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City Council to Consider Eviction Moratorium

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By Jorge Casuso

August 22, 2022 -- The City Council on Tuesday will take up an emergency ordinance that protects tenants from eviction if they can't afford to pay a monthly rent increase of more than 3 percent over the next six months.

Based on rent data, the ordinance is likely to protect a limited number of rent control tenants experiencing "financial distress" from temporary increases to their rents.

The emergency moratorium would cover tenants unable to afford annual rent increases of between 3 and 6 percent -- with a $140 monthly cap -- between September 1 and January 31, when a November ballot measure capping the increase at 3 percent would go into effect.

The rent increase would then be reduced to 0.8 percent to bring the average increase to 3 percent for the year. Tenants would have until September 1, 2023 to pay the balance owed or face eviction, according to the proposed ordinance.

In its report to the Council staff contends the ordinance is "necessary to preserve housing stability and help prevent rent-burdened tenants from becoming displaced and unhoused."

Staff cites a recent article in the Los Angeles Times that notes "Santa Monica is now ranked the fifth most expensive city for renters in the United States," with an average rent of $4,357 a month, according to a report by the listing portal Rent.

The staff report does not mention that the rent portal's data is based on listings that are likely in market-rate buildings constructed after 1979, which are not covered by rent control.

Staff also relies on data that likely overstates the extent of the rent crisis.

The report states that "14,460 renter households in the City are cost burdened (meaning they pay over 30% of their income for rent), representing 31.6% of renter households."

Marc Verville, who is vice chair of the Santa Monica Audit Subcommittee, has questioned the use of the data, which is based on demographic information for the County and not for Santa Monica, where household incomes are nearly 25 percent higher.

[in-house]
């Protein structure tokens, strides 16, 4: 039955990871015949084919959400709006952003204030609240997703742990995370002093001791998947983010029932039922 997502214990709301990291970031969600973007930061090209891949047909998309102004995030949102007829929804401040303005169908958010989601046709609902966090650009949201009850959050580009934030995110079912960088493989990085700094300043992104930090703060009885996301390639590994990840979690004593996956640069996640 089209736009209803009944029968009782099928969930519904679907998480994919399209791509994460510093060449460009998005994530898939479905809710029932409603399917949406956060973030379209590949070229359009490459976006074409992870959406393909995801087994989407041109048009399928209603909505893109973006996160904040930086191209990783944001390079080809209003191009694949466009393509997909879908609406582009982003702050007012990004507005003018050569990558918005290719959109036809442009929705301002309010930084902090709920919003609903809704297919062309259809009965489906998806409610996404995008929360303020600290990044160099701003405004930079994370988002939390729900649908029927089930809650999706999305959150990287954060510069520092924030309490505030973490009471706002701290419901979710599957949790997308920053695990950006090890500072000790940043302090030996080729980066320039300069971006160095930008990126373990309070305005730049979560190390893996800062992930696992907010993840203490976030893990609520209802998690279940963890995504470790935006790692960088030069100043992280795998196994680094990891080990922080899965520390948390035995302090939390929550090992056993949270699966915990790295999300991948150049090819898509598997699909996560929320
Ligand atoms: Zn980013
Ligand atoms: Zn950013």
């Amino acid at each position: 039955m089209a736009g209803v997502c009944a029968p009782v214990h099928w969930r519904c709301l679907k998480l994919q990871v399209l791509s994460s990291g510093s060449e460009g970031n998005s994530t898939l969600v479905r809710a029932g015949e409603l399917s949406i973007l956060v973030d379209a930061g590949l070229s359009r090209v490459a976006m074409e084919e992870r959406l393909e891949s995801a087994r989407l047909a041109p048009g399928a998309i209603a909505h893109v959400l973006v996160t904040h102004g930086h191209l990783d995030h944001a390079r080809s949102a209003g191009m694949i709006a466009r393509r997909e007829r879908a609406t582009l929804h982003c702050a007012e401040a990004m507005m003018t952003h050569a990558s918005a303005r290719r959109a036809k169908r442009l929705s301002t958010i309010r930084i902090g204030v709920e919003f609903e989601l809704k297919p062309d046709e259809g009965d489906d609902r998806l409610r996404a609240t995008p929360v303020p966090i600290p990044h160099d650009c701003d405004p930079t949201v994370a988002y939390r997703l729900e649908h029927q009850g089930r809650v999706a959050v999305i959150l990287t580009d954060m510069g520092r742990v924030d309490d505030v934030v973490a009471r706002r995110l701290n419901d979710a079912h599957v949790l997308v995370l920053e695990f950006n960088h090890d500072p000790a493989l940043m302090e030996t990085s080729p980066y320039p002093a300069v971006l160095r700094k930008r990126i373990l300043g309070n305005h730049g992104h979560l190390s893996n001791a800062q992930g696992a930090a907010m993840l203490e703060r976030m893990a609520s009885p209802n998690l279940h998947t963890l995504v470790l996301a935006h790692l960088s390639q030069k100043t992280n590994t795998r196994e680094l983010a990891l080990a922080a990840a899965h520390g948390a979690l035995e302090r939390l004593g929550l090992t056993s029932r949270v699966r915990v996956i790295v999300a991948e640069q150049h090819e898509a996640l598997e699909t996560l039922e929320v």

Verville points to the Rent Control Board's 2021 Annual Report, which found "that 434 means-tested fee waivers were granted in Santa Monica in 2021, less than 2 percent of total controlled units" ("OPINION -- Dueling Tax Measures Offer Voters Easy Choice," July 23, 2022).

The proposed Santa Monica ordinance differs from LA County's rent moratorium, which expires on December 31, is based on household income and only covers non-payment due to financial impacts related to COVID-19.

The City's ordinance would apply only to Santa Monica tenants in rent-controlled units who have their rents increased more than 3 percent and the "financial distress does not need to be related to COVD-19."

"A tenant’s self-certification of inability to pay due to financial distress is sufficient to meet the notice and documentation requirement," according to staff.

Mathew Millen, a lawyer and a leader of Progressive Landlords of Santa Monica, contends that the ordinance is unconstitutional.

"Allowing a tenant to not pay rent for 1 year, because they allegedly cannot pay the 6% increase is an unconstitutional taking in violation of the 5th Amendment to the United States Constitution," Millen wrote in a letter to the Council Monday.

Under the proposed emergency ordinance, "If the tenant pays the deferred rent accrued during the protected period by September 1, 2023, the tenant is permanently protected from eviction for nonpayment for rent accrued during the protected period.

"If the tenant is not able to pay the unpaid (deferred) rent accrued during the protected period by September 1, 2023, the landlord may then proceed with eviction.

"Significantly, the protection does not excuse or take away a landlord’s ability to evict, it merely extends the period in which the tenant can pay the increased unpaid rent that accrued during the protected period," according to staff.

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